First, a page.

Openly gay NFL draft prospect, Alan Gendreau, made history on Monday, telling reporters that he is, in fact, a kicker. “It’s not something I can change and I’ve known this my entire life,” said the Middle Tennessee State Blue Raider, who has been openly gay since he was 15. “Life sometimes throws you a curve ball, but you have to just deal with it and love what you are: a person who kicks footballs.”
Despite looking like he might be a quarterback or something, rumors began to circulate about his position after Gendreau became the Sun Belt Conference’s all-time points leader (295) without anyone having seen him throw a single pass.
“It’s nothing to be ashamed of,” he said.
Just last month, former New York Giants’ special teamer, Jeff Feagles, told Kick! magazine that he had been in talks with “3 or 4 players who [were] privately discussing revealing their position in the near future.”
“It’s high time this country let go of its archaic notions about which body parts should or shouldn’t touch the ball,” Feagles said, adding that a kicker/punter is “no different than the other 50 guys out there.”
“I mean, with a much tinier helmets, soccer cleats and Danish modern-inspired minimalist facemasks, sure, but it’s not like we’re coaches or something.”
An anonymous, league-wide poll conducted last season asked players if they would be comfortable sharing a locker room with someone they knew to be failed college soccer player masquerading as a football player. The results were mixed, with 43% of players expressing apprehension while 31% outwardly disapproved of it. The remaining 6% were unsure, as the questionnaire was the first time they had even heard of the position.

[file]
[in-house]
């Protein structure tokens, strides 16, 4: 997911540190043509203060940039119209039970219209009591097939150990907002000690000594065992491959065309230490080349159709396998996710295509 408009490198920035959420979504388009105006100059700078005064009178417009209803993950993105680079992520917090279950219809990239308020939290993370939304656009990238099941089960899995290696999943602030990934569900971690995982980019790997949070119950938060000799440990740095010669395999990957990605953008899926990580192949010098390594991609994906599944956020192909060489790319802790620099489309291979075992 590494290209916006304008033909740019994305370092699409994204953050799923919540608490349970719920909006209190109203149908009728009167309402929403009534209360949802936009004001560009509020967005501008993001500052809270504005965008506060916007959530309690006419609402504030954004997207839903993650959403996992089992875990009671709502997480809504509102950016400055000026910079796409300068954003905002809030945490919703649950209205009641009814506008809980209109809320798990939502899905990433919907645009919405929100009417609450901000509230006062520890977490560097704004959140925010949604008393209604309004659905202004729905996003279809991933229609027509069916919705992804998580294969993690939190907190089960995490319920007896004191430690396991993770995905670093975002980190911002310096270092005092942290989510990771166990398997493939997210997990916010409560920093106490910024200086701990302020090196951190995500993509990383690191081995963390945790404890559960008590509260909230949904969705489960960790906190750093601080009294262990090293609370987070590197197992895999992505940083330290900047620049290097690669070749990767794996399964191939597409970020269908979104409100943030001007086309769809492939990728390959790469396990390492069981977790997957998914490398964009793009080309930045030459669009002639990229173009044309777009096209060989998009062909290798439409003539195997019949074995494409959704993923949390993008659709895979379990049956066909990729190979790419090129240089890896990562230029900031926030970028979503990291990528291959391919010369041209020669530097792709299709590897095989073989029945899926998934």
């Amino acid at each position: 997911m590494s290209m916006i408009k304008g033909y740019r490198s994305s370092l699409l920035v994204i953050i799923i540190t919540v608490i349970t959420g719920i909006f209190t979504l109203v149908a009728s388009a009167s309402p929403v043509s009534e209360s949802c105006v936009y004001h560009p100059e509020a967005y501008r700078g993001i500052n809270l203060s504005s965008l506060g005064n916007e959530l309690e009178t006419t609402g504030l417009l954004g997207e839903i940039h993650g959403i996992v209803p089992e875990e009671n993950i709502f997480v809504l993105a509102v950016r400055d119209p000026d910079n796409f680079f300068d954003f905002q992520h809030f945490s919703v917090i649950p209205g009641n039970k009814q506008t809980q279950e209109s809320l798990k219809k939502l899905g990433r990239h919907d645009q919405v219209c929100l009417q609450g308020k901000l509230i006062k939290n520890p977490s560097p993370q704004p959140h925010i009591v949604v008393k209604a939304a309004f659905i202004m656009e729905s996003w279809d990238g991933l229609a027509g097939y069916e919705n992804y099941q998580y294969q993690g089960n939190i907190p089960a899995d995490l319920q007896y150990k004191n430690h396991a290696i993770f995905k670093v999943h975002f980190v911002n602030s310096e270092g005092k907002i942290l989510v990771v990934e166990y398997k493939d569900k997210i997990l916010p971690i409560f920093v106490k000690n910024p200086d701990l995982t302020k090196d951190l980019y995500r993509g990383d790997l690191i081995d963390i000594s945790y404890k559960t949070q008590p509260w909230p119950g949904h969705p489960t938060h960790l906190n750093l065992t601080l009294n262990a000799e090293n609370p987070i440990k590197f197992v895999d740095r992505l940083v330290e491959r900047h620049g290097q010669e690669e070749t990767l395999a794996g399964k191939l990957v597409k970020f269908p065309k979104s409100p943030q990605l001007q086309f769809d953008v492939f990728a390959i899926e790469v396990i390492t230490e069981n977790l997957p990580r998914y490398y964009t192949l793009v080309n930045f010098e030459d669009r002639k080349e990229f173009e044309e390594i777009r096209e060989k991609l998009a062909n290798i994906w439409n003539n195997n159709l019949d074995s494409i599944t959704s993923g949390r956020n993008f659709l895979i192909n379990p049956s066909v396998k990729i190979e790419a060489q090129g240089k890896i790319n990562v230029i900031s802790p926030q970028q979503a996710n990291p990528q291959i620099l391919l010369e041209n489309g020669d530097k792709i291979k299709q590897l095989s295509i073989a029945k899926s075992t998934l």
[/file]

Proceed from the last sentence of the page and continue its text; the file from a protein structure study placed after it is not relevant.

“God put laces on the ball so you could grip it,” Hall-of-Fame linebacker, Ray Lewis, tweeted Tuesday night. “Last time I checked, feet don’t have fingers.”
Other vocal opponents have labeled the position a “fetish” and “an unnatural way to score points.”
“Listen, we know they’re there,” said San Francisco 49ers cornerback, Chris Culliver, who refuses to accept the validity of single-point scoring plays. “I just don’t understand why they have to make it our business, forcing us come out onto the field after a touchdown because those guys want to rub their playing style in our faces.”
Despite the sizeable opposition to players like Gendreau, the overwhelming trend suggests the NFL community is loosening up to the idea of kickers freely expressing themselves. “I don’t want any special treatment just because I’m different,” said Gendreau, who has dates a man named Roger when he’s not playing football. “It’s not like I’m going to start recruiting teammates to placehold for me!”
“What I do on 4th down and twice after touchdowns doesn’t define me and doesn’t define the game.”
When reporters asked if he thought of himself as a hero, Gendreau smiled.
“Let’s put it this way — for all those kids out there sneaking into backyard to kick footballs between trees — they should know that it gets better.”